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Reynard Custom Homes
  • Writer's pictureJack Baldwin

Temple Grandin


 Photo of Temple Grandin. She slight smiles, has short gray hair that curls up, blue eyes and freckles. She wears a bejeweled black button up and a red neck tie. Behind her, a field and small hills are seen on an overcast day.  Temple Grandin broke barriers with her 1986 book Emergence: Labeled Autistic, which disrupted misconceptions about living with autism. She recently coauthored Navigating Autism: 9 Mindsets for Helping Kids on the Spectrum, aimed at new teachers, parents, and psychologists. Photo courtesy of Temple Grandin
Photo courtesy of Temple Grandin

This Thanksgiving the family movie of choice was Temple Grandin (2010) starring Claire Daines. It's a film based on Dr. Temple Grandin.


It's a very good movie. Go watch it. Temple is an American academic and animal behaviorist. She is a prominent proponent for the humane treatment of livestock for slaughter and the author of more than 60 scientific papers on animal behavior. Grandin is a consultant to the livestock industry, where she offers advice on animal behavior, and is also an autism spokesperson. (Wikipedia: https://en.wikipedia.org/wiki/Temple_Grandin)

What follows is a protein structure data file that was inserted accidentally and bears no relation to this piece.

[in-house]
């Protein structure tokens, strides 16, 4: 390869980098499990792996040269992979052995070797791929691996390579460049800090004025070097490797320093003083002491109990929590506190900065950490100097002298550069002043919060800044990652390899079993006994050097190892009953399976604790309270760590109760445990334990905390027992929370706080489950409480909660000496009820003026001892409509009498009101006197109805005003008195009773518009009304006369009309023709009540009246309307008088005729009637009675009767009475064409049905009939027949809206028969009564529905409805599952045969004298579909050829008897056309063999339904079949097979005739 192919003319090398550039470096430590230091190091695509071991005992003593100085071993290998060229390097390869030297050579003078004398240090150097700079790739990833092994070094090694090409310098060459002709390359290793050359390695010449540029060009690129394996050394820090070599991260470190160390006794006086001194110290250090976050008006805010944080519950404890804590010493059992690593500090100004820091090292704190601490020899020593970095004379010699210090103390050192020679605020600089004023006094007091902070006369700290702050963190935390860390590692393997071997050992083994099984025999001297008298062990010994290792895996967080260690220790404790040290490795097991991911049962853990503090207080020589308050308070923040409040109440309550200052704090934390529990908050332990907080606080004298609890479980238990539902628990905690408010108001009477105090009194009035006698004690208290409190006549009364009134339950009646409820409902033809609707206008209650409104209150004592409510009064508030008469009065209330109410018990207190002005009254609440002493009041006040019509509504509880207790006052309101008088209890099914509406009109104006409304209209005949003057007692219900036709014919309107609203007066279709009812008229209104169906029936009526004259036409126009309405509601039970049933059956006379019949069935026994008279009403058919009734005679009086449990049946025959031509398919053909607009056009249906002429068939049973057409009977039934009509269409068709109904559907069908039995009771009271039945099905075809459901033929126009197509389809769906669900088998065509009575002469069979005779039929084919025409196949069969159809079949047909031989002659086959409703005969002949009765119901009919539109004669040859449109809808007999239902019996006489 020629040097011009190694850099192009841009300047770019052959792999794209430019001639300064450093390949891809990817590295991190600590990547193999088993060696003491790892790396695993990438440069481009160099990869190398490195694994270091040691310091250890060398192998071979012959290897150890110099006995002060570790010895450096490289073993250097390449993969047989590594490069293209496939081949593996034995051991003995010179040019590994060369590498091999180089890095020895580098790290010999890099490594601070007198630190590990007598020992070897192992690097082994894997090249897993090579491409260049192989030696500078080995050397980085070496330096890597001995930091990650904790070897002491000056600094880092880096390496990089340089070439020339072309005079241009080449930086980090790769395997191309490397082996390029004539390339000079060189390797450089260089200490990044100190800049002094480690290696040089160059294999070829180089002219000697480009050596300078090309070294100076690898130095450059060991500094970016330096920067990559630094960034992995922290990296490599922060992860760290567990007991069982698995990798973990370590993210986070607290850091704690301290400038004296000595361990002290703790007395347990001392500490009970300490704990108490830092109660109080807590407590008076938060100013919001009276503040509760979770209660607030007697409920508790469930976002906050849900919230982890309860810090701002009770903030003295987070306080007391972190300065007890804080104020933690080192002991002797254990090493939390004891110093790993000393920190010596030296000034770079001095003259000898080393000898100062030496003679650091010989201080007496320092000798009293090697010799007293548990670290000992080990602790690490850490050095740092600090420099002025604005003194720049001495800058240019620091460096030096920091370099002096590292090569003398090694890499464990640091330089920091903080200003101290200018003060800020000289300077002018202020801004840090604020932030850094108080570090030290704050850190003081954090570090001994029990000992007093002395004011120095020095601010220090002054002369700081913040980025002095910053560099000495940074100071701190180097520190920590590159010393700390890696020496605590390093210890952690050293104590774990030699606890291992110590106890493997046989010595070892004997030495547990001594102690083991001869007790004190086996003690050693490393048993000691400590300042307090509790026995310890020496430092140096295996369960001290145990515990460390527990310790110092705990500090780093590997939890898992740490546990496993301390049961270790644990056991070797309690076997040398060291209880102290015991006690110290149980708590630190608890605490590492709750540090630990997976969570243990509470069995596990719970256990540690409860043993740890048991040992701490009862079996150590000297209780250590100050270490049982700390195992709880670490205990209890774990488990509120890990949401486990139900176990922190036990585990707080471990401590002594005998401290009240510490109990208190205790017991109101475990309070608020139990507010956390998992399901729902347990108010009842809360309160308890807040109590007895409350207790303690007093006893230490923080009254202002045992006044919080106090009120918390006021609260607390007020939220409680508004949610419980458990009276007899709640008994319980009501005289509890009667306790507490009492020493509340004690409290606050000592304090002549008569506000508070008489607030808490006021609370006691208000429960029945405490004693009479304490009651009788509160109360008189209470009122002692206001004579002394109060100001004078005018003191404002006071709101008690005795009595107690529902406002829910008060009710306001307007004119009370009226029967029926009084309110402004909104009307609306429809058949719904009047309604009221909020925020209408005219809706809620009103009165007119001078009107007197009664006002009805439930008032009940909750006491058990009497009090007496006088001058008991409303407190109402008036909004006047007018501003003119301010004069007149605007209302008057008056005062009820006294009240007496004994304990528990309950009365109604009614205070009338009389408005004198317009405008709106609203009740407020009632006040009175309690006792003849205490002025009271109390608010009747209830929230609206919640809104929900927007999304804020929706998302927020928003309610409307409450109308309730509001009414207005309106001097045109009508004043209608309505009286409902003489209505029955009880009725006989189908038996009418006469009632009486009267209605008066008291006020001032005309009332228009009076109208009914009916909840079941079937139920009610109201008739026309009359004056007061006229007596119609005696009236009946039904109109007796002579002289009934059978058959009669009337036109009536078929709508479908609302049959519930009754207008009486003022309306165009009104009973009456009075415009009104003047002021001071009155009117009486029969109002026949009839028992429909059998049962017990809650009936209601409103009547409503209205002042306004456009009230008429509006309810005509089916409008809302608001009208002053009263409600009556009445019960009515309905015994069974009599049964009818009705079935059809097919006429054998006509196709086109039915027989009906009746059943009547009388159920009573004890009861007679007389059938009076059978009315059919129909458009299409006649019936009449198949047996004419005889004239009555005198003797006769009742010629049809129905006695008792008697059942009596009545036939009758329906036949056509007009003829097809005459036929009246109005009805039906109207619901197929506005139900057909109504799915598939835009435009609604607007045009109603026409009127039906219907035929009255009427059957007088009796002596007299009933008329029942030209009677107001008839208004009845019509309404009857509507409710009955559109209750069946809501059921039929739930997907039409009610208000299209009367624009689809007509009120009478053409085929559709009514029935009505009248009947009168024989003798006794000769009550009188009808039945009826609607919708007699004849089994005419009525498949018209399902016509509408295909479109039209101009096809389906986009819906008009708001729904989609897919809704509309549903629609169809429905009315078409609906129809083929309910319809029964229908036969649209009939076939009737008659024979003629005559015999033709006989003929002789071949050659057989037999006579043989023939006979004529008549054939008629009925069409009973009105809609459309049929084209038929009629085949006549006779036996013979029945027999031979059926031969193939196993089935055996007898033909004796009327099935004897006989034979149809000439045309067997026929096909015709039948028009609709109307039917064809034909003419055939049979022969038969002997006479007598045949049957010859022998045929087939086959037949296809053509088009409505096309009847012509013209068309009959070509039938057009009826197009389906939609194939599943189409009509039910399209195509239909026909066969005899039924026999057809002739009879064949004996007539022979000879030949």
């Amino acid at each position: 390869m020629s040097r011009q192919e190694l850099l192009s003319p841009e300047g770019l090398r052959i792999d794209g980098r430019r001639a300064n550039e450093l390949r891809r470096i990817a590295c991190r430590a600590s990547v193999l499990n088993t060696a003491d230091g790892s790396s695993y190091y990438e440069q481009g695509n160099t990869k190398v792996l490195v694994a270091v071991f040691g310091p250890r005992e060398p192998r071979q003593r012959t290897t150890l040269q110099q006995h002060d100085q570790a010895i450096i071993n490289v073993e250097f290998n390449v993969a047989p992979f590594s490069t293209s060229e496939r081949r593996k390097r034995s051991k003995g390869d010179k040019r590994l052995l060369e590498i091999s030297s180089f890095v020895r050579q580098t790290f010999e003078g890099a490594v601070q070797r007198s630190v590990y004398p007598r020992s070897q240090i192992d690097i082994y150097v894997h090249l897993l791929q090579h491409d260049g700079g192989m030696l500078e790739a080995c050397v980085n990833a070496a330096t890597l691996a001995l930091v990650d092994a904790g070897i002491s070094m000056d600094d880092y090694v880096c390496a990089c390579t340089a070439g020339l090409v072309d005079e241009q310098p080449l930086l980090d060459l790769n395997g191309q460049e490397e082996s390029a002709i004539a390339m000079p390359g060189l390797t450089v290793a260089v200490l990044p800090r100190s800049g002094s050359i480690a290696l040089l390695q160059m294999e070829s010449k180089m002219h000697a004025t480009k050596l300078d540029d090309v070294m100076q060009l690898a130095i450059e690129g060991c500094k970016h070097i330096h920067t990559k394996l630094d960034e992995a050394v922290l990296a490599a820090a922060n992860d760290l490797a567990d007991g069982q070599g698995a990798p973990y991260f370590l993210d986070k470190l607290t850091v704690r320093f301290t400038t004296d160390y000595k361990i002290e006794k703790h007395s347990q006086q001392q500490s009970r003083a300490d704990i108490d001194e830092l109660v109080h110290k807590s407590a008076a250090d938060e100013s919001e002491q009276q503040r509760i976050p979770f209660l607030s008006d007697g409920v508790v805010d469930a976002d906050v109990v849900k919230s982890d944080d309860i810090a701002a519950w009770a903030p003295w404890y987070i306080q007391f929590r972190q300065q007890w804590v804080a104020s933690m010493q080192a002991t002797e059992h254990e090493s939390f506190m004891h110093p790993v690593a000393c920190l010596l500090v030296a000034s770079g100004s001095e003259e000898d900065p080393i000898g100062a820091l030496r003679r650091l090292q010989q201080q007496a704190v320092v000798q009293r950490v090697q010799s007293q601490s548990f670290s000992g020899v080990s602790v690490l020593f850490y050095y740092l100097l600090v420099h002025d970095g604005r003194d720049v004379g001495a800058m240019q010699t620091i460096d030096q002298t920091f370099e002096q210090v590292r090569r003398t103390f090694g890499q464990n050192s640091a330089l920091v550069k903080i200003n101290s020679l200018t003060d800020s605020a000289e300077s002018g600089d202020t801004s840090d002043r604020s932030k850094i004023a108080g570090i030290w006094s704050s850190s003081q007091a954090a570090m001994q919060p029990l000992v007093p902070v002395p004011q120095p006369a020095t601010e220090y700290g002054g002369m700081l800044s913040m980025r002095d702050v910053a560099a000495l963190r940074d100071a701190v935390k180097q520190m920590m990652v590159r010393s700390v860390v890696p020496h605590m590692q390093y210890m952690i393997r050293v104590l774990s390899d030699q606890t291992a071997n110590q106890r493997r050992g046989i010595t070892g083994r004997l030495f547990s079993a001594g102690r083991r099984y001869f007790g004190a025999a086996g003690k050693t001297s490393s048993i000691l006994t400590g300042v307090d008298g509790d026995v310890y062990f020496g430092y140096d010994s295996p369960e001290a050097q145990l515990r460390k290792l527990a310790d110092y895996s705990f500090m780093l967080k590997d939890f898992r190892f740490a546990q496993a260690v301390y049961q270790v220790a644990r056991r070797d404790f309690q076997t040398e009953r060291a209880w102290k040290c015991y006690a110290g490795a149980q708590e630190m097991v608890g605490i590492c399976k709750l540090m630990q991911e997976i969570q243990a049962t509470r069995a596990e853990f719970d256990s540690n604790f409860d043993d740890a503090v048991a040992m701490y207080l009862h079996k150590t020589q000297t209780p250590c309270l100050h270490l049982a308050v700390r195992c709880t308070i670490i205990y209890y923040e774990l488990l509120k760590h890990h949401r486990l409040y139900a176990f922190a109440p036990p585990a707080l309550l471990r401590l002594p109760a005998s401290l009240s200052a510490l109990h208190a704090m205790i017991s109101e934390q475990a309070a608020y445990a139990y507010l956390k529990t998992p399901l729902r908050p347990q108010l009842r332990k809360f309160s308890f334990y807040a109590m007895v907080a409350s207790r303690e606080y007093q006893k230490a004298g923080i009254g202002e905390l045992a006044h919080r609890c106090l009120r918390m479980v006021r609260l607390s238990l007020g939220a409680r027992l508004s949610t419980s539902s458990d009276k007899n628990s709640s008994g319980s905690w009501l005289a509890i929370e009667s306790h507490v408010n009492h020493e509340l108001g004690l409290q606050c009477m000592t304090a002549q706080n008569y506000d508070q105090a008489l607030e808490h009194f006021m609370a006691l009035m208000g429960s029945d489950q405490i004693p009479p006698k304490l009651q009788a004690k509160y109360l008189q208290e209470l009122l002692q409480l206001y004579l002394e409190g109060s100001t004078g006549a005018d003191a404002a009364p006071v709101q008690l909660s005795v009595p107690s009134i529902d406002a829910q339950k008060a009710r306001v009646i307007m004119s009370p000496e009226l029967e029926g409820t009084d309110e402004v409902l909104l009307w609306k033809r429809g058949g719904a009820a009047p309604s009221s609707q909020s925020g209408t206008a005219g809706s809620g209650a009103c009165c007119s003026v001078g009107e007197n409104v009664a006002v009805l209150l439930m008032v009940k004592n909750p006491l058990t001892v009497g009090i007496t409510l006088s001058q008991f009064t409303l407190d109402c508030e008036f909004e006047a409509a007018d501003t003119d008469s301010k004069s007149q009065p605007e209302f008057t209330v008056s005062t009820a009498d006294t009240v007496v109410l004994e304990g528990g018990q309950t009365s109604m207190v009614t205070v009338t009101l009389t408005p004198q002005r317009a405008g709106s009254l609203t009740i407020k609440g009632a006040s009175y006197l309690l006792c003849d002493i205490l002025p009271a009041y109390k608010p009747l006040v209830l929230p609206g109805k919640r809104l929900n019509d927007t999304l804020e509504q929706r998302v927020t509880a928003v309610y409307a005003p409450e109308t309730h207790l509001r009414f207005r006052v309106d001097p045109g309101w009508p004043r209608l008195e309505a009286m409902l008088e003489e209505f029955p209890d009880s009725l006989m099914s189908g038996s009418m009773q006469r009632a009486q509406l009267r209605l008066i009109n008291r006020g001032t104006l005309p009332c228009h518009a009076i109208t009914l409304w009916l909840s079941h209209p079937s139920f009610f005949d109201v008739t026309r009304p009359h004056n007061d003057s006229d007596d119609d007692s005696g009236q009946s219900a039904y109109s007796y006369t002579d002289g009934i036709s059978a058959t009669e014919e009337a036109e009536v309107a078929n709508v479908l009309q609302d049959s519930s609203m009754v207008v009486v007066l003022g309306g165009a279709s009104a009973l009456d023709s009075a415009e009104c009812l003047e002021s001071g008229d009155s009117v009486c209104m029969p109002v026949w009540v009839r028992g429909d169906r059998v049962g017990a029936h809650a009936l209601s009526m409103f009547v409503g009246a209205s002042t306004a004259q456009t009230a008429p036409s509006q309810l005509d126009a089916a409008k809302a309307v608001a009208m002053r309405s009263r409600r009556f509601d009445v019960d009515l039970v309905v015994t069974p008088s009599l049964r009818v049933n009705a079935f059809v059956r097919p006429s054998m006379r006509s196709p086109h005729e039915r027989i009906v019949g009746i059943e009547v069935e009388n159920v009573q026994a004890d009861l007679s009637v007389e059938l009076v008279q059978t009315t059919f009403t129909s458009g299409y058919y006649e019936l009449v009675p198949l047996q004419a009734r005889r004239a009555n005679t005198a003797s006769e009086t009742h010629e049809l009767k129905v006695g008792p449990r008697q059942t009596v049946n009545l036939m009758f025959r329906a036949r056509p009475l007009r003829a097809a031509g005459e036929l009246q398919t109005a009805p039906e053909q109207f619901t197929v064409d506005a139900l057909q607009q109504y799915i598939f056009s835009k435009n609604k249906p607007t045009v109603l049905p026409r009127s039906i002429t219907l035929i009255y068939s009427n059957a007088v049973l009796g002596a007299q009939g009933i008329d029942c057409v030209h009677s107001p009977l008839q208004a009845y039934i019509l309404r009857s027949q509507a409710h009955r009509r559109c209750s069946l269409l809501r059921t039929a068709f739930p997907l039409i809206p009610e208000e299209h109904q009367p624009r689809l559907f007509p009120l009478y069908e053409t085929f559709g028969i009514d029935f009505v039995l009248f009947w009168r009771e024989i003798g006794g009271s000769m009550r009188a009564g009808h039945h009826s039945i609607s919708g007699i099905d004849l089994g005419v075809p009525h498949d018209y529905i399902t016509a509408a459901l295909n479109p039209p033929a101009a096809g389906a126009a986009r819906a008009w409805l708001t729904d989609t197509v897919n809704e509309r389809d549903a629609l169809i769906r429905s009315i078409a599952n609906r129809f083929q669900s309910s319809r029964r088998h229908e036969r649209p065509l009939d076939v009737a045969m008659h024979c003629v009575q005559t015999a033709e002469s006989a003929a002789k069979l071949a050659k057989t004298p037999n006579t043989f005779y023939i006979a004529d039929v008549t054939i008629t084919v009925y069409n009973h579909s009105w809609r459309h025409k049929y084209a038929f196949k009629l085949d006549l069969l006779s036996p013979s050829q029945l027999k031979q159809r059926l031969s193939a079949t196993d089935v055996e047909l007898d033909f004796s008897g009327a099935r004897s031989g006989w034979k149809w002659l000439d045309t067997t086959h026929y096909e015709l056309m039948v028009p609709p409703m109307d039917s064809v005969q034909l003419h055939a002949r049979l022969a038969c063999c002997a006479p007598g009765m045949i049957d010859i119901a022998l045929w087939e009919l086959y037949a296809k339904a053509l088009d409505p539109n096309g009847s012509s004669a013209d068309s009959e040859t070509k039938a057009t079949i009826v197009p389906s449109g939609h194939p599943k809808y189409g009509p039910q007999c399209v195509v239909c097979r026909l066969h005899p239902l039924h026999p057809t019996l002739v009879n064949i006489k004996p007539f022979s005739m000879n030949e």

I found Temple's story so inspiring because she faces some very unique challenges as an autistic woman fighting through a man's world in the Arizona of the 1960's.


In the movie, Temple (played superbly by Claire Daines) continually responds to her challenges by developing self-awareness, involving her community, and not quitting when obstacles are continually put in her path.


She has a laser focus on her mission. She is absolutely committed to providing better experiences for the cattle on the ranch she loves and understands so well. Temple is undaunted because she believes so deeply in the outcomes she knows she can create.


Because of Temple's commitment to her vision, she becomes a creator. She creates endless notes and articles, drawings, machines, solutions, ideas, and gadgets of all kinds to improve the cattle world.


Temple shows that creativity comes from a deep sense of belief and purpose. The ability to believe in something "no matter what" is a deep and meaningful commitment that is continually tested by a harsh and adversarial world.


That's why vision and creativity needs community and purpose to thrive. In times of doubt and despair, Temple finds support in the friends, teachers, and family members she has in her life who see her vision and foster it. Inside of her community she's able to find strength where she is weak and rely on advocates who can see the world the way she sees it.


When it's hard to believe in our vision, we all need need community to remind us why it really matters.


Every inspired dream causes us to act; to create.


Every inspired dream requires community and support to grow.


Every inspired dream comes from a deeply held belief that we can actually create something meaningful in the world.



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